Conflict management emcompasses all the activities involved in raising, discussing, and resolving both inter-user and content-centered conflicts. It includes the various on-wiki spaces for discussing conflicts, as well as the formal and informal roles played by community members (e.g. mediators, admins, Arbitration Committees).
- Unclear avenues for raising concerns, or reporting about conflicts or harassment. If there is no clear destination for filing complaints or for requesting community resolution of a conflict, contributors, and particularly new contributors, can become frustrated and come up with ways of their own to draw attention to their issue. For example, by disrupting the wiki on another page to make the point, or by complaining in an external blog post.
- Escalations: An original conflict is often escalated into a worse conflict by people connecting it to “baggage”, or previous grievances, disagreements, or past behaviors of the people involved. Escalation usually also broadens the field of disagreement, so multiple arguments begin to develop over different topics, and resolution becomes more difficult.
- Resolution that doesn't resolve: In many cases, resolution needs broad community support, which often implies that the resolution should have been the result of due process and in accordance with community norms and policies. Some actions meant to resolve conflicts, such an individual admin's decision to block a user, or putting something up to a vote outside policy (e.g. without adequate advanced notice, or without notification in appropriate community venues to ensure people had a chance to participate), may not meet community expectations and thus not resolve the conflict adequately or completely.
- Popularity contests: Some conflicts devolve into "popularity contests", with decisions being made (or votes being cast) based on the popularity of supporters on one side of the conflict, instead of being based on the merit of the arguments made.
- Accusations of sock puppetry, leading to lengthy and involved sockpuppet investigations, as well as ill will, demotivation, or departure amongst users accused of sock puppetry.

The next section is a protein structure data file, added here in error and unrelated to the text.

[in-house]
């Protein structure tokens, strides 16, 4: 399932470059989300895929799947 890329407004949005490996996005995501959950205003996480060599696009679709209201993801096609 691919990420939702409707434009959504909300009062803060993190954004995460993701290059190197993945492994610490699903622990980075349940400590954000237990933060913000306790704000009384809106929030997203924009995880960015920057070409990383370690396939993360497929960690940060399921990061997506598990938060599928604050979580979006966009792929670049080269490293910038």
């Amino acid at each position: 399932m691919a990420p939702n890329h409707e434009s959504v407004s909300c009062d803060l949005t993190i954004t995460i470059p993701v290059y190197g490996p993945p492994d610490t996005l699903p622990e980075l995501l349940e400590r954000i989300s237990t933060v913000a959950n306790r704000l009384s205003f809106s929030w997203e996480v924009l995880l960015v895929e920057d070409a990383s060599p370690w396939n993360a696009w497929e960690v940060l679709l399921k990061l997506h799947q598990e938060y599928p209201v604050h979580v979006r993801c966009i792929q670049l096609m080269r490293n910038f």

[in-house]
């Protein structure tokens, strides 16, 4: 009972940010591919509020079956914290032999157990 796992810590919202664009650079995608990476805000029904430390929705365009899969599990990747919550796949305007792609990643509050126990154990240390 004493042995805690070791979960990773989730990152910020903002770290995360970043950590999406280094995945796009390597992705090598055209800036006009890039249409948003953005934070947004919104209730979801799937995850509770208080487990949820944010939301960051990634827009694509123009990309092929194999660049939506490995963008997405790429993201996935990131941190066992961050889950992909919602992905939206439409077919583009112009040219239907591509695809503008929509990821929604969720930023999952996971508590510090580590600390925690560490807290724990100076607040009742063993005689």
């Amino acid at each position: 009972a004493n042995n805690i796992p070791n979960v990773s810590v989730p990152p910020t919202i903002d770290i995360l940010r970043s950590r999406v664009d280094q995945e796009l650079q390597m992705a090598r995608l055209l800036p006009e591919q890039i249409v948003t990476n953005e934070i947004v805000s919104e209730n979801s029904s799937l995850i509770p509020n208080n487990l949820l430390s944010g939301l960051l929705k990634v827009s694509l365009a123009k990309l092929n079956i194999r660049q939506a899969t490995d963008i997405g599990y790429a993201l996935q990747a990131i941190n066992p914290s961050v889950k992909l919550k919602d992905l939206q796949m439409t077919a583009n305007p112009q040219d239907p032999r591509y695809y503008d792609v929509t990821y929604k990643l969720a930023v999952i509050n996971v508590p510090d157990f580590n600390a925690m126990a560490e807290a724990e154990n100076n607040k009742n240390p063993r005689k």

- An influx of new editors, who join specifically to push a specific viewpoint, or contribute to a high-profile discussion. These new editors lack the background understanding (of the projects, current policies, the movement), and thus lack critical context to contribute constructively. This creates a discussion that rapidly becomes hard for the community to moderate or facilitate.
- Feeding the trolls: Most communities have "trolls", people who deliberately seek to disrupt constructive work through content vandalism, POV-pushing, or through personal attacks and abusive behavior on talk pages. Trolls cause frustration, and if successful in triggering a reaction, can cause escalation and chaos.
- Compile general (non-wiki) resources on conflict management, mediation, psychology of conflict resolution, etc., and make them available in multiple languages.
- Compile wiki-specific resources on conflict management practices from other communities, and make them available in multiple languages.
- Plan and fund local-language workshops for interested community members on conflict management by local professionals. Topics could include "conflict resolution", "consensus building", "online and offline facilitation", etc.
Sketch of a possible capacity-building projectEdit
- Conflicts keep escalating; conflicts continue to be circular in nature / arguments
- Increase community capacity to manage conflicts
- Key steps
- Understand and baseline community interest in conflict management training
- Personal outreach to frequent participants in conflicts, to get them interested in training
- Hold in-person training with external expert
- 4-6 months
- Means and resources
- WMF assistance in finding or briefing expert
- WMF funding for travel for in-person meeting.
- Community survey before and after training, to assess: perceived level of conflict (as perceived by two groups: those participating in frequent conflicts, and those who rarely participate in conflicts), the frequency of certain topics of conflicts, the frequency of certain behaviors (e.g. off-topic abusive behavior).
Below is a list of resources that is not comprehensive. Please add any resources you have found useful or help curate this list!
Below is a sample of learning patterns on this topic. Search the Learning Pattern library for other learning patterns on the topic.
- ↑ If there's one thing the Internet teaches us, it's do not feed the trolls. However, that's easier said than done.
- The Wikimedia Foundation is interested in assisting interested communities in developing conflict management capacities, for instance through research, external conversation facilitation, and funding for training and face-to-face meetings.
- Sign up below if you are interested in implementing this in your local community: